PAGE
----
Salar de Uyuni

Salt, salt and more salt at Salar de Uyuni.

  • Salar de Uyuni is also known as Salar de Tunupa which can be translated from Spanish as ‘salt flat enclosure’.
  • Salar de Uyuni is the world’s biggest salt flat with a measurement of 10,582 km squared (4,086 miles squared), which can be found in Bolivia, South America.
  • Salar de Uyuni has a salt crust that ranges between a few centimetres up to 10 metres (32 feet) thick, that covers the area of a salt water lake that ranges from 2 to 20 meters (7-66 feet) in depth.
  • Salar de Uyuni contains a large amount of chemical metals including sodium, magnesium, potassium, and 50 to 70% of the world’s lithium resource that is extracted to make batteries.
  • Salar de Uyuni has little wildlife, but has 80 species of visiting and migrating birds, including three species of flamingos, as well as a few islands, where the main foliage is cacti, as well as hot springs and geysers.

Salt flats, Salar de Uyuni, Long, forever, cracks, dry, lake, Ten Random Facts, Bolivia, South america

Salar de Uyuni
Image courtesy of Ronan Crowley/Flickr
  • Whilst some salt is extracted from Salar de Uyuni, it is estimated that the flat contains 10 billion tonnes (11 billion tons) of salt.
  • Salar de Uyuni has a train cemetery, where trains were used in mining industries until 1940, and this has become one of the most popular attractions on the salt flat.
  • Salar de Uyuni was originally believed to be completely flat, and can make photographs look distorted, but GPSs have shown it has some tiny undulations in the surface.
  • Salar de Uyuni is sometimes covered in clear water, making the salt flat also the largest natural mirror.
  • NASA uses Salar de Uyuni, since it is unmoving and easily spottable, to figure the positioning of NASA’s satellite.
Bibliography:
Salar de Uyuni, 2013, Wikipedia, <http://en.wikipedia.org/wiki/Salar_de_Uyuni>
Salar de Uyuni Facts, 2011, Travel Unearthed, <http://www.travelunearthed.com/salar-de-uyuni-facts>

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Alps

Just a bunch of mountains.

  • The Alps is a range of mountains that form a crescent shape in Europe, that covers a distance of 1,200 km (750 miles).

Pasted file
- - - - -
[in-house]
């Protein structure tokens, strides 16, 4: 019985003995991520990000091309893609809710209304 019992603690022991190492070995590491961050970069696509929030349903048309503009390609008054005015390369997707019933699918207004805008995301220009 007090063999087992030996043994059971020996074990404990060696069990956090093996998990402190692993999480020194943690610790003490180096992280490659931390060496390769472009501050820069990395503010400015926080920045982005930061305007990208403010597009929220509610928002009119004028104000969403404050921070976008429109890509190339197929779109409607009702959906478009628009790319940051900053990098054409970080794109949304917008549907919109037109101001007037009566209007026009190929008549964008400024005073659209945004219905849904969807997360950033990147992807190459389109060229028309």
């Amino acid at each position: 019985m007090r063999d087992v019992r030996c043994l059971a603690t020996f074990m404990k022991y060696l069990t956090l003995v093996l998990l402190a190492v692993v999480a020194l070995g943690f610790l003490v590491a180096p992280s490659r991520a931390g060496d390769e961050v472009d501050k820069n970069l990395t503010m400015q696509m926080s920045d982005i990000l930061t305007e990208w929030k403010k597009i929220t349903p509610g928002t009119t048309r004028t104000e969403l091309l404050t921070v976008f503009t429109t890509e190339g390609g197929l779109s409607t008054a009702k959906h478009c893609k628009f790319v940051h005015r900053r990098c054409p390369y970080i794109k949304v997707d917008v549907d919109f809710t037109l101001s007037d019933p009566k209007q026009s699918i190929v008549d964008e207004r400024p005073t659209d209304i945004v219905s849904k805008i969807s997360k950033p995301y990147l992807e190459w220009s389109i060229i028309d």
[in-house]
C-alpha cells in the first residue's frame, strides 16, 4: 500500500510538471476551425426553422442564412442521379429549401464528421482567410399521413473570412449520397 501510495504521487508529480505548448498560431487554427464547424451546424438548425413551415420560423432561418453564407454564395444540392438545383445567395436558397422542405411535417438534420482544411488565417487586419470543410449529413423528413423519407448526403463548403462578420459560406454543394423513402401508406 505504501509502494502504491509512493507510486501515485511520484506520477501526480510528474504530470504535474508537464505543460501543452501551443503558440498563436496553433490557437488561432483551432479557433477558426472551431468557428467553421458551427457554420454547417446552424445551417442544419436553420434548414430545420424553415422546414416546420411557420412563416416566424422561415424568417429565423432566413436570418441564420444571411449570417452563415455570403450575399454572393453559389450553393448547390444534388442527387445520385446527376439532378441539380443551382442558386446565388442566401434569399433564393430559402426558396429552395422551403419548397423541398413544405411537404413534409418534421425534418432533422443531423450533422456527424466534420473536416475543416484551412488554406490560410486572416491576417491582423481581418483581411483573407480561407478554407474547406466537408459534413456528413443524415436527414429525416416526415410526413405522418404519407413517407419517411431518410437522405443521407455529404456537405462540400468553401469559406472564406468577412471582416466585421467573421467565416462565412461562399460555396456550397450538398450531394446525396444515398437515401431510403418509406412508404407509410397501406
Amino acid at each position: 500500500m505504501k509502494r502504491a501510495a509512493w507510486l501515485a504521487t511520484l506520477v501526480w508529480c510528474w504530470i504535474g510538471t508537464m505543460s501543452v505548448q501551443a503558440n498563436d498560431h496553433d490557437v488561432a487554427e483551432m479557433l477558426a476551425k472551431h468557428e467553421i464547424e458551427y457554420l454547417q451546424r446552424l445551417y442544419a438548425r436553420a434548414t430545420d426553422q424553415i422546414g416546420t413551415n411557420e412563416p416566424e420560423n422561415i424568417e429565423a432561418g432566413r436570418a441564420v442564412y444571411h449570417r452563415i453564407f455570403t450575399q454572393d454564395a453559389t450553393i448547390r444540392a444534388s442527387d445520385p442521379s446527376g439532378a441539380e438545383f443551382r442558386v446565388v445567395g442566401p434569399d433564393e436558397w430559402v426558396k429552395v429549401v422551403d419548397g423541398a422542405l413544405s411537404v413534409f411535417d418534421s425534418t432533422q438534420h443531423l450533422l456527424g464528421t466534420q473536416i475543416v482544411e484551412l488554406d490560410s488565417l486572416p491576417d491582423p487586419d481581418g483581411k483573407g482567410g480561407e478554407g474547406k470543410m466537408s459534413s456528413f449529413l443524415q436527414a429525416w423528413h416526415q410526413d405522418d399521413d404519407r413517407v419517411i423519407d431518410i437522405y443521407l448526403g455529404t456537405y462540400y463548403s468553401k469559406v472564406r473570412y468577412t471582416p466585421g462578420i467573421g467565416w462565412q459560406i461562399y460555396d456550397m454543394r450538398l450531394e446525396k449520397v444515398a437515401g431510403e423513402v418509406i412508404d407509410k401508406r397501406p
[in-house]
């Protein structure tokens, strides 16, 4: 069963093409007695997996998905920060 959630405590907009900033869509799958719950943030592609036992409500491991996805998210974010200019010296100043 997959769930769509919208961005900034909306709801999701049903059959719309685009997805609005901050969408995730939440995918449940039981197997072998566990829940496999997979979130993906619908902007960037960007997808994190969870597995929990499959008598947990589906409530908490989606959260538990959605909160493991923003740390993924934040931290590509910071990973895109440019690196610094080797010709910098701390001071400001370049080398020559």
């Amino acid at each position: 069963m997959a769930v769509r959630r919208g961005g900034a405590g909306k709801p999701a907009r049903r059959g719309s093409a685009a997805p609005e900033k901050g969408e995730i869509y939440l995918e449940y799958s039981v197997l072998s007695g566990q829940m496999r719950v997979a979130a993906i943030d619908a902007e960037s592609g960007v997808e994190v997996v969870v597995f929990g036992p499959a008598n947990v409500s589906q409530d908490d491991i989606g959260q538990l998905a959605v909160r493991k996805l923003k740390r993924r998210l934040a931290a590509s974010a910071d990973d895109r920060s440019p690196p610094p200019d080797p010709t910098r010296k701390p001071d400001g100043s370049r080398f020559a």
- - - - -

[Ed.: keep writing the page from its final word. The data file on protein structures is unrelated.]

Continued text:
• The Alps can be found in Austria, Italy, Slovenia, Germany, France, Switzerland, Liechtenstein, and Monaco.
  • The Alps is the home of many glaciers.
  • There are 13,000 species of vegetation and 30,000 species of wildlife, many of which are native to the Alps.
  • A mummified man was found in the Alps at the Austrian/Italian border in 1991, said to be 5,000 years old.
Alps, Mountains, White, Snow, Winter, Many, Rock, Landscape, Ten Random Facts, Free Digital Photos
Alps
Image courtesy of Michal Marcol/ Free Digital Photos
  • Fourteen million people live in the Alps region, and the area attracts approximately 120 million visitors every year.
  • In the Alps there are 82 official summits that are at least 4,000 m (13,123 ft) high, and the  highest peak is Mont Blanc which is 4,810 meters (15, 780 feet) high and is on the French and Italian border.
  • The Alps have been the source of many minerals and crystals, which has included copper, gold, iron, cinnabar, quartz and amethyst.
  • It is suggested that between 40,000 to 80,000 men died in World War I due to avalanches on the Alps.
  • The Alps provide water that those in the region drink; use for irrigation purposes; and create hydroelectric power in over 500 power plants, that can produce up to 2900 kilowatts of electricity per hour.
Bibliography: